Jobs created from gorilla tourism have been a pivotal step in conserving these animals – many of the trackers and guides are ex-poachers who through education and opportunity have been steered away from their past lives. It’s clear when you speak to them that they now have such a warm genuine desire to protect the Mountain gorilla and more specifically the individual families with whom they spend so much time.
However, the conservation of the gorillas still has many hurdles to overcome and the groups require constant monitoring, in particular their health. Any gorilla with a health problem (including respiratory infections transmitted from humans) must be treated in situ and not removed from the group as individuals will be rejected on their return. Similarly, any rescued orphans cannot be introduced into a new family and are destined to live under the care of humans for the rest of their life. One opportunity the guides discussed was the option of introducing several orphans so that they could form their own group, but there would be many obstacles along the way if this is tried. An exciting idea none the less.
For now, you can personally help by going on a Rwanda holiday and tracking these fantastic creatures. In doing so you are directly contributing to gorilla based tourism and giving local communities a reason to protect and conserve them. After my wonderful experiences I am hopeful that this will continue for many years to come.
What better way to celebrate a good friend’s 40th birthday than to take him to the ‘end of the world’ on board a luxury cruise ship? Cape Horn is the most southerly point of continental America located in Chile’s barren and remote Patagonia. One of the best aspects of working in travel is being able to experience first-hand the incredible holidays that we offer our clients, and we were lucky enough to travel on the newest boat in the Australis fleet, the Stella Australis.
Although Punta Arenas is the most populated city in this region of Patagonia you wouldn’t realise this as you wander the deserted streets. It’s so windy everyone tends to stay tucked up inside or pack themselves into the bustling and cozy coffee shops. We boarded the Stella in the early evening and after settling into our comfortable cabin, we ventured to the top deck lounge to meet our new travelling companions.
Over the next four days and nights we sailed from Punta Arenas to Ushuaia via the ‘pancake’ flat waters of the Strait of Magellan and the famous Beagle Channel. Each day we set off on inflatable zodiac boats to get closer to the wildlife and explore the wilderness landscapes. We spotted Magellanic penguins, wandered through the verdant Patagonian forests and hiked to a view point where we could fully appreciate the huge awe-inspiring glaciers and the spectacularly endless mountainous vistas.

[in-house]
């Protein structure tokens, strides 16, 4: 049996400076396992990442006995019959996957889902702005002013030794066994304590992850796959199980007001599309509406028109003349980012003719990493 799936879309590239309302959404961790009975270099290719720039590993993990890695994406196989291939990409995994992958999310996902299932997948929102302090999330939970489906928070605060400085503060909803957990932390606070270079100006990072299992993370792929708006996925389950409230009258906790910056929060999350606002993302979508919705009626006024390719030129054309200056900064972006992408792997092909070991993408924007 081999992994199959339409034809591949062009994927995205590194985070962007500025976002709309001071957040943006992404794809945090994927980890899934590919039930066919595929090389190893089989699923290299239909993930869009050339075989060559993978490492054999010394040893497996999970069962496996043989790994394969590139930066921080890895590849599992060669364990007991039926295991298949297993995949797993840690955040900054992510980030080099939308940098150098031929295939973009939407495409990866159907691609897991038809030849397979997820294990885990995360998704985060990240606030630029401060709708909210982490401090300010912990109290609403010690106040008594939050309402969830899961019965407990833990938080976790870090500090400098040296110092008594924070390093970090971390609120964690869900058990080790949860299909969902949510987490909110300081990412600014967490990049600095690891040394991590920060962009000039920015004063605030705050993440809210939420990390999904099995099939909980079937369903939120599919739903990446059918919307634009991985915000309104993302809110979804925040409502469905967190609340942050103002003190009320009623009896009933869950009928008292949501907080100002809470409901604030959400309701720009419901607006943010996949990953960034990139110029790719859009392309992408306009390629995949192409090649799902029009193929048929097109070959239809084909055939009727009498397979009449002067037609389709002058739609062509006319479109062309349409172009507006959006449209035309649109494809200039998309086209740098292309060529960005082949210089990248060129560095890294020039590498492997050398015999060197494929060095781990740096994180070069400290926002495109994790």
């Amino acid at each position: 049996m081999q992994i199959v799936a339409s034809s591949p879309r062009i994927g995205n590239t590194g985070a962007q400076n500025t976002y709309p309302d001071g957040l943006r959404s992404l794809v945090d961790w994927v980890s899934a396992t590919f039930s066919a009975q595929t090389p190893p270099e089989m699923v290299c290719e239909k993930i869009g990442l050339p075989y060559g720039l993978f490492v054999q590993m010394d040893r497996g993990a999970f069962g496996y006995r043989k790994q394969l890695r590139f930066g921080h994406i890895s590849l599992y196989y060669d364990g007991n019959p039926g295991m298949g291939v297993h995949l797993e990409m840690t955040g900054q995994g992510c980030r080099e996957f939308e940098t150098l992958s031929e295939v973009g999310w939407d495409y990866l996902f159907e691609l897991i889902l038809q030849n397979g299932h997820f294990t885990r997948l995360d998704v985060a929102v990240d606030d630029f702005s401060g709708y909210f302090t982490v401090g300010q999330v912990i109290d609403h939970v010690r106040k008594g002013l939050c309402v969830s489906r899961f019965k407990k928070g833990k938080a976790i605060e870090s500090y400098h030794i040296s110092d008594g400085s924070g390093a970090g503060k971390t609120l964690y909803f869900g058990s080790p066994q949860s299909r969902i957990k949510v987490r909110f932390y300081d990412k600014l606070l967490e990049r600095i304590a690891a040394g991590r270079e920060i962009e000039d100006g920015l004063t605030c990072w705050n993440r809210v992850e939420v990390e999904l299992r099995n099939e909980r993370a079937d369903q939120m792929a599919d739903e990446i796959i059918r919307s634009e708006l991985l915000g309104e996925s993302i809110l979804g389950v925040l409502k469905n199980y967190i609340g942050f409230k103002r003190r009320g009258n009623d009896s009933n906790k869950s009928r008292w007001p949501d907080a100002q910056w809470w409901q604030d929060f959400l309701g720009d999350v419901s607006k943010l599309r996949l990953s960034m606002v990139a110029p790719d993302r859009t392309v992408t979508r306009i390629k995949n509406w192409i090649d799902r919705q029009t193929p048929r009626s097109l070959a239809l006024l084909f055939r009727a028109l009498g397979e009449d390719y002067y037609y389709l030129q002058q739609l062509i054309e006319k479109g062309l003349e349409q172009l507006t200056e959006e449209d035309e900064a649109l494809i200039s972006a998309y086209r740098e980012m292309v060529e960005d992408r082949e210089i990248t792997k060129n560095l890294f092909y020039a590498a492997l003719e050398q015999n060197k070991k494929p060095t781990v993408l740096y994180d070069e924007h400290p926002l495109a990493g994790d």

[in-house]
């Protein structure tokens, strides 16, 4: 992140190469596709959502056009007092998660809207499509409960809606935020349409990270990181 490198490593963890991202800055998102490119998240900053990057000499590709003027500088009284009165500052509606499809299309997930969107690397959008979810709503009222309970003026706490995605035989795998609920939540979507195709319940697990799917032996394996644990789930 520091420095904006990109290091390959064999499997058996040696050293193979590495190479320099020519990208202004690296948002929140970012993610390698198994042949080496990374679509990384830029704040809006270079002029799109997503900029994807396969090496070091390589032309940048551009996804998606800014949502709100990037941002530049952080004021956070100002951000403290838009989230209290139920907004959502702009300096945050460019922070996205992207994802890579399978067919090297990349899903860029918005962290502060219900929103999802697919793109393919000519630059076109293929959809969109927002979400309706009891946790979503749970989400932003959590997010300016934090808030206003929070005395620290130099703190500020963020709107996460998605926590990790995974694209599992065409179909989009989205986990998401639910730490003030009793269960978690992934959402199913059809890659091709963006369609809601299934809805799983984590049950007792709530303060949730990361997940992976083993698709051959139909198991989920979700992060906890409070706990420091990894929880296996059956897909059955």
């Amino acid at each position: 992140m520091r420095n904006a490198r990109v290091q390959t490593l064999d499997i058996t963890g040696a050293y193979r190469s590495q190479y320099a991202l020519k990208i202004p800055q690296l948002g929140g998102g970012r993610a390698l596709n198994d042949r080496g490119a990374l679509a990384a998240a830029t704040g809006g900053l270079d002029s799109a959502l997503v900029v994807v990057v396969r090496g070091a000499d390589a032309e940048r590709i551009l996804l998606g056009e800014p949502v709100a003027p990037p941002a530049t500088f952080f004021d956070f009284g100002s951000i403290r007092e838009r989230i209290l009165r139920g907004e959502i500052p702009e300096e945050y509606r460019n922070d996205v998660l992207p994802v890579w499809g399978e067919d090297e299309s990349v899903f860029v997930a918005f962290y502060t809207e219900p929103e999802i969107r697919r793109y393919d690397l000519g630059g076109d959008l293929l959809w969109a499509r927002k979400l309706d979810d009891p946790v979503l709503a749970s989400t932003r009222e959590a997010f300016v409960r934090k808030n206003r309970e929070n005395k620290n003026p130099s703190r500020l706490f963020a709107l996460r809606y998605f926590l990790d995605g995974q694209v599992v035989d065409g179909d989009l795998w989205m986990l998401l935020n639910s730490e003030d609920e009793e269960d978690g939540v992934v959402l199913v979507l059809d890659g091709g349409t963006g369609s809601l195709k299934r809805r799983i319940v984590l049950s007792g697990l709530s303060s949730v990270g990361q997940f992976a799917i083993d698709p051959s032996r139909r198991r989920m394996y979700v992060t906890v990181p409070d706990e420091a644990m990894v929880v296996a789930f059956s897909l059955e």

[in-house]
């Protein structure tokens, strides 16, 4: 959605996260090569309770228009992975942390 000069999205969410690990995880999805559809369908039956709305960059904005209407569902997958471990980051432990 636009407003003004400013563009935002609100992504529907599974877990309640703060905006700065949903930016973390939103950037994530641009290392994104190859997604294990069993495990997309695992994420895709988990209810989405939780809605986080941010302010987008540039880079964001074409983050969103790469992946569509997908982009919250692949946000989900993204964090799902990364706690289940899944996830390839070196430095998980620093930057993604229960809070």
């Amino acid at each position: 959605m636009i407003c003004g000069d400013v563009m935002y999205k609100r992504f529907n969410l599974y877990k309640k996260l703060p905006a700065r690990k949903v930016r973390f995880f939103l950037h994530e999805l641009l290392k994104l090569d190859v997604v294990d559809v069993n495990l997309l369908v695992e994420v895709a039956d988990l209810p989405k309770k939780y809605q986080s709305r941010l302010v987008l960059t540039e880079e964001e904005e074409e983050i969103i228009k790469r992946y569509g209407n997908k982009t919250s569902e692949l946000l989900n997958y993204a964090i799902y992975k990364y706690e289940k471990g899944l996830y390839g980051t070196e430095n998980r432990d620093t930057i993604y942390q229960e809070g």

My highlight of the expedition was setting foot on the rocky promontory of Cape Horn and then taking the short walk to the very end of the earth! Due to the unpredictable weather in this wild and desolate outpost we had to don our bright orange life jackets for the customary photos, but none-the-less the picture bear witness to this truly spectacular and memorable experience.
Wildlife enthusiasts visiting the Sanetti Plateau in Ethiopia’s Bale Mountains National Park, have a good chance of seeing the world’s rarest canid, the Ethiopian or Simien Wolf. With a total population of just 500, this long-legged, diurnal wolf is the top predator in the fragile ecosystem where it exists. Highly specialised, it is adapted for life in Afro-alpine moorlands where it preys mostly on rodents such as the comical Giant mole-rat, another mammal unique to Ethiopia. Driving along the plateau on Africa’s highest-lying road, much of which is above 4000 meters in elevation, is a quite exhilarating experience and one of my favourites.
Supported by the Born Free Foundation, Zoologist Dr Claudio Sillero-Zubiri of the IUCN/SSC Canid Specialist Group, has spent more than 20 years studying Ethiopian wolves here. The wolves face a number of hazards such as habitat destruction and persecution and diseases introduced by dogs which villagers keep to ward off hyenas. In 1991, rabies killed almost 75% of the Ethiopian wolves and their stronghold, Bale, is under increasing pressure from the 300 or so families that live and farm in the area.
Dr Sillero-Zubiri’s team have vaccinated more than 40,000 dogs and continue to do what they can to combat canine diseases. For an engaging glimpse into the lives of a pack of Ethiopian wolves – and a rare sighting of a cub at a den – watch British comedian and TV presenter Graham Norton, who travelled to Bale to present an episode of Saving Planet Earth, highlighting the plight of one of the world’s most endangered carnivores.
For more information on the Ethiopian Wolf Conservation Programme conducted by the Born Free Foundation, visit the Born Free Website.